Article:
So the gardening set idle for a season or two, until we determined that we were going to have fresh garden tomatoes on our BLTs. We both like the idea of having a garden, but he doesn't have time to weed the garden and I don't want to. :) So, necessity being the mother of invention, we came up with what I thought would be a simple plan--patio gardening.

Here's what we did:
Early one morning, The Farmer went out to get our special mix of highly organic soil.

This is the field where the cows winter.

  A visitor came as he was mixing the fertilized soil with peat moss

At one time these tubs contained protein supplement for the cows. I guess Otis (the bull) remembered.

 The Farmer mixes the soil and peat moss, and loads the tubs into the bucket of the tractor.

He lifts the tubs onto the deck using the bucket of the tractor.

You can see the remnants  of the square foot garden in the background.

We only did three tubs.

I planted 1 tomato plant and 2 pepper plants in each tub.

I later discovered that I should have planted the pepper plants in a tub by themselves.

Live and learn!

Have you planted a garden this year? Let me know how your garden is growing.

This post may contain affiliate links. See disclosure >>here

Wednesday, July 10, 2013

From The Pasture To The Picnic

It takes over a year to get the perfect steak on our picnic table.

The calves are born in the spring. They stay with mama until weaning time, which is sometime in November. At this point, we put them in a pasture by themselves where they stay until they are well over a year old. Soon afterwards, their diet is supplemented with locally grown hormone-free/antibiotic-free corn. This is what gives beef it’s highly prized marbling texture and increases the meats flavor and tenderness.

At the beginning of the next summer, when we see the calves approaching their optimal weight, we begin contacting our customers and set an appointment up with our butcher at Swiss Meat. A quaint locally owned family business (but that’s a story for another day).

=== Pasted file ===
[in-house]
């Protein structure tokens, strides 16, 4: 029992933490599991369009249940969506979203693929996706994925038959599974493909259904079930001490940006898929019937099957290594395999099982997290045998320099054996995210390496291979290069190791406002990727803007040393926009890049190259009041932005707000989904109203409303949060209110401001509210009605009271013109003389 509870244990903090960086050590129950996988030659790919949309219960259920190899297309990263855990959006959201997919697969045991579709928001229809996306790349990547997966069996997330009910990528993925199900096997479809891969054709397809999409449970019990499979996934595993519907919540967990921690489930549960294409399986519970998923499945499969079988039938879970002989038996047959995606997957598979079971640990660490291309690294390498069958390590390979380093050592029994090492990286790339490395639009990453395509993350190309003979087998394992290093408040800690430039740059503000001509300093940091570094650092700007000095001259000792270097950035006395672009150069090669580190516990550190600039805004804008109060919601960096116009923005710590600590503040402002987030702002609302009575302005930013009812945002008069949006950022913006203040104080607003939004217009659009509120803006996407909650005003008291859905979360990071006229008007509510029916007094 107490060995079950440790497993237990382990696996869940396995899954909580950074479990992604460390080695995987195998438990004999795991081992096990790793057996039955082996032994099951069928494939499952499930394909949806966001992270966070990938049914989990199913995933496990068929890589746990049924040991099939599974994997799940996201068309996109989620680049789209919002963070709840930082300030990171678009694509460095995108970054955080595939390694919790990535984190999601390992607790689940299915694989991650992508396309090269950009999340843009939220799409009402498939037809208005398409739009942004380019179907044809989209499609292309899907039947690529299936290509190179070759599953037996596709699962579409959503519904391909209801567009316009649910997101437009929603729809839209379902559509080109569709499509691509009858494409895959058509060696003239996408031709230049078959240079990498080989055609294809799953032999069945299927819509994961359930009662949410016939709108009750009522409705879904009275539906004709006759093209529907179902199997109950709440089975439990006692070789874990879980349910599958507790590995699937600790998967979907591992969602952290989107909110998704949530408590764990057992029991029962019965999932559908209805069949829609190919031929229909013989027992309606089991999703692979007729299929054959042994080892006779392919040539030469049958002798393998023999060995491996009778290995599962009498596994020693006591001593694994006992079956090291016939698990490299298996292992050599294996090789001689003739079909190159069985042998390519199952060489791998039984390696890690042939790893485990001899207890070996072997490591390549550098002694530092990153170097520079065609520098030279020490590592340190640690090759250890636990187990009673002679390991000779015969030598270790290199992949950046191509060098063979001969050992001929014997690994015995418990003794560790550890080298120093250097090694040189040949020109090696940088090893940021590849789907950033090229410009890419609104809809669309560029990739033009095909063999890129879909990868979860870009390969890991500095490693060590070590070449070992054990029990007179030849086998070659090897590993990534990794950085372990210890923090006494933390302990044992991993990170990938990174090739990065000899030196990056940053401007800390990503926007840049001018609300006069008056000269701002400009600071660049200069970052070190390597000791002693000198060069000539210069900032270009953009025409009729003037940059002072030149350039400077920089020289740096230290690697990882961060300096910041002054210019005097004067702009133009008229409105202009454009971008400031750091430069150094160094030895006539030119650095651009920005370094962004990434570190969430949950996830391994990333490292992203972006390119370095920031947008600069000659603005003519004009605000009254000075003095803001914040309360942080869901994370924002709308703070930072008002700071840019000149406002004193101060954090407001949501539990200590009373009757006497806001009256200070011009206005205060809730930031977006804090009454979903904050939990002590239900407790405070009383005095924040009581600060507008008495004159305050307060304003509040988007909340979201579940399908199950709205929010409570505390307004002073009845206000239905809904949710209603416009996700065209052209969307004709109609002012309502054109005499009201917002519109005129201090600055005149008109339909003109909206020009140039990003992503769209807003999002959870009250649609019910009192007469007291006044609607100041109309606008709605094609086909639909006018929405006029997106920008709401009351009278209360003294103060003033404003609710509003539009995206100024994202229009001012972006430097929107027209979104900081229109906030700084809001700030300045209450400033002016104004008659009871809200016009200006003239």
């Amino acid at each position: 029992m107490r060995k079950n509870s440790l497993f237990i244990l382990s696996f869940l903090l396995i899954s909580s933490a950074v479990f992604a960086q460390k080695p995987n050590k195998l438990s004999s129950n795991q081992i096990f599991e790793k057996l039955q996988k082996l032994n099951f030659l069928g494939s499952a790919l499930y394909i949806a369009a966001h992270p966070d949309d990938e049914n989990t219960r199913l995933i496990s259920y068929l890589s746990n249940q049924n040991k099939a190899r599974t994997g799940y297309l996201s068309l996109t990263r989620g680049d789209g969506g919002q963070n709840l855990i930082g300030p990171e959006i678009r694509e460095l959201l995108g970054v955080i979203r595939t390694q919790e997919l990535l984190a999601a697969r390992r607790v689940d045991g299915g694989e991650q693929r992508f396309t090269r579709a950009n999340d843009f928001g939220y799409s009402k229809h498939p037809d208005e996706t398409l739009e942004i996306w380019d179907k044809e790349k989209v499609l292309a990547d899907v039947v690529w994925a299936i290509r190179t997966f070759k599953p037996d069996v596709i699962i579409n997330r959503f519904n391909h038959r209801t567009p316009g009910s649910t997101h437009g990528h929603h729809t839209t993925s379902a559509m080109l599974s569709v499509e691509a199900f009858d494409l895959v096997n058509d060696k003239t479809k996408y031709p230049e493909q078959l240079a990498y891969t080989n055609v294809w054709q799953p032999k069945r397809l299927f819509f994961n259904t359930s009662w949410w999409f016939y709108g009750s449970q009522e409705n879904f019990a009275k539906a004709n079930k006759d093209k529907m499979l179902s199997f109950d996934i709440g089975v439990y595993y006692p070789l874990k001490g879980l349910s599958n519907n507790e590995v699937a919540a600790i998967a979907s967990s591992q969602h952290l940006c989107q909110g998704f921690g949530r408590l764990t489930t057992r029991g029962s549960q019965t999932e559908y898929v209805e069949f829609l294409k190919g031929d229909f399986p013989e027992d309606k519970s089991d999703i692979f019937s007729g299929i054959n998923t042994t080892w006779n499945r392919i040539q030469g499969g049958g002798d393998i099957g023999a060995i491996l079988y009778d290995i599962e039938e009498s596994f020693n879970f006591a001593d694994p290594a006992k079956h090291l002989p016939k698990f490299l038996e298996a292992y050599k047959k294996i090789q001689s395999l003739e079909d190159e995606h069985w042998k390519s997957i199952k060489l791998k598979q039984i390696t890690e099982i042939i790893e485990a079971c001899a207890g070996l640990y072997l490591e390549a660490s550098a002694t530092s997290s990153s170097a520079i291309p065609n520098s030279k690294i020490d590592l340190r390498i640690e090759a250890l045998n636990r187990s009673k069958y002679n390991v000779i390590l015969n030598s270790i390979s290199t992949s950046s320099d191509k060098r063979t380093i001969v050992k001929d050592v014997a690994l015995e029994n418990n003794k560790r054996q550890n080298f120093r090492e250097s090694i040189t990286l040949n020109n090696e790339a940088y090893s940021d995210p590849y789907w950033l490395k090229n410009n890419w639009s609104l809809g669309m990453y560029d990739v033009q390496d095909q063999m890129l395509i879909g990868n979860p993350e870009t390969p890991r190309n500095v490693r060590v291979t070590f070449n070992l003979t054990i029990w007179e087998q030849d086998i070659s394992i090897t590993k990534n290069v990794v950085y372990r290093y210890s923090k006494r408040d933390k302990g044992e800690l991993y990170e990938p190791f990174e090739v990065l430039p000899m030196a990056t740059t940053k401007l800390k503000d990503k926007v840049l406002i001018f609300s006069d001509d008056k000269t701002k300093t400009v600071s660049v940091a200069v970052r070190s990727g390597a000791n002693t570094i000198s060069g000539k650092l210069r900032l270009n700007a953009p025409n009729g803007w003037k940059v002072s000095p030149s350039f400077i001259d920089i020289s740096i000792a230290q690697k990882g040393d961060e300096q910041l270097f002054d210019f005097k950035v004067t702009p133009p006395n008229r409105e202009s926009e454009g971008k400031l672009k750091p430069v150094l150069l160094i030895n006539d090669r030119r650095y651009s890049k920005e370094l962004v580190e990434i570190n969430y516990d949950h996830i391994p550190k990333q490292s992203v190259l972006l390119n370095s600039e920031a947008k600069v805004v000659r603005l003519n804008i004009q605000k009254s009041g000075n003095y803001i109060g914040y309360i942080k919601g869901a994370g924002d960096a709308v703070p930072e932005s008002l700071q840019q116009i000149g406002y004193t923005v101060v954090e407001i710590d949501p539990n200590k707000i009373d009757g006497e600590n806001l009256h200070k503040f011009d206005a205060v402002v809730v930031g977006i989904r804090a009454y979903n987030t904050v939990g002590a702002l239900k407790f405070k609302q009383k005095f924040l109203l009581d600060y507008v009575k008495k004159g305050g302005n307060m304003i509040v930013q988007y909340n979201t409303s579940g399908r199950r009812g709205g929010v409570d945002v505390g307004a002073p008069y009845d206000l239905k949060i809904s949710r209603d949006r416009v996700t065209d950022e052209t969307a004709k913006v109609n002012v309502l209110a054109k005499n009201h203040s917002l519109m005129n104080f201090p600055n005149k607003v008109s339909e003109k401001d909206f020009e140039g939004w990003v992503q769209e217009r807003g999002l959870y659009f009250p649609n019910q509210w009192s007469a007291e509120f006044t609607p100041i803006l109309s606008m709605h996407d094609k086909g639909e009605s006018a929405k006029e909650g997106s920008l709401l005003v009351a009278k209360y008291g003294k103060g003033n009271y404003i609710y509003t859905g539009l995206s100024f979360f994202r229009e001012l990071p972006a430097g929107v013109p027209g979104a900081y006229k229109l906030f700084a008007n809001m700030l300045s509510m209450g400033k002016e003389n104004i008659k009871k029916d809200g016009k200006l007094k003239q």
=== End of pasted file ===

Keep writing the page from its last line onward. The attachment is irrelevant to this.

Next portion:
After two or three weeks processing time, The Farmer and I pick up the meat and bring it back to the farm so our local customers can pick up their meat from the farm where it was raised.

The steak that took 16 minutes on a hot grill took 16 months to prepare.

      So we savor every bite!

This is what we had for supper last night. I also made Homemade Peach Cobbler for dessert.

I added the recipe >>Here<< or go to the "Recipe" tab on the right of this page.

Monday, July 8, 2013

Out Of Control, But Not Uncontrollable

Week 10

I've been on sort of a hiatus from my diet for the last two weeks. Some days I would start off the day by following the diet, but then I would get sidetracked throughout the day or throughout the week.

I could blame this lull on my circumstances; The Farmer took some days off and messed me up, the kids demanded that I make dessert and messed me up, I couldn't get to the store to buy everything I needed and it messed me up, it was Monday and it messed me up. But whatever the excuse (or lack of excuse) I messed up. I put my guard down, allowed my circumstances to dictate my life, and was just plain lazy about doing what I knew I should have been doing.

Here's the difference:

Before I went on The Fast Metabolism Diet (by Haylie Pomroy), I would have given up and called it quits on this diet.  I would have gone back into my comfort zone of eating what I wanted, and I  would have gained more weight.

But this time I didn't gain any weight. I maintained the weight that I had already lost, I didn't have the uncontrollable desire for unhealthy food and sugar, and I was able to make healthy choices even though I wasn't following the diet. This way of eating has done what it has promised, it seems to have reset my metabolism button back to start, allowing me to eat a little out of control for a short time without being uncontrollable in my eating habits, which quickly leads to weight gain.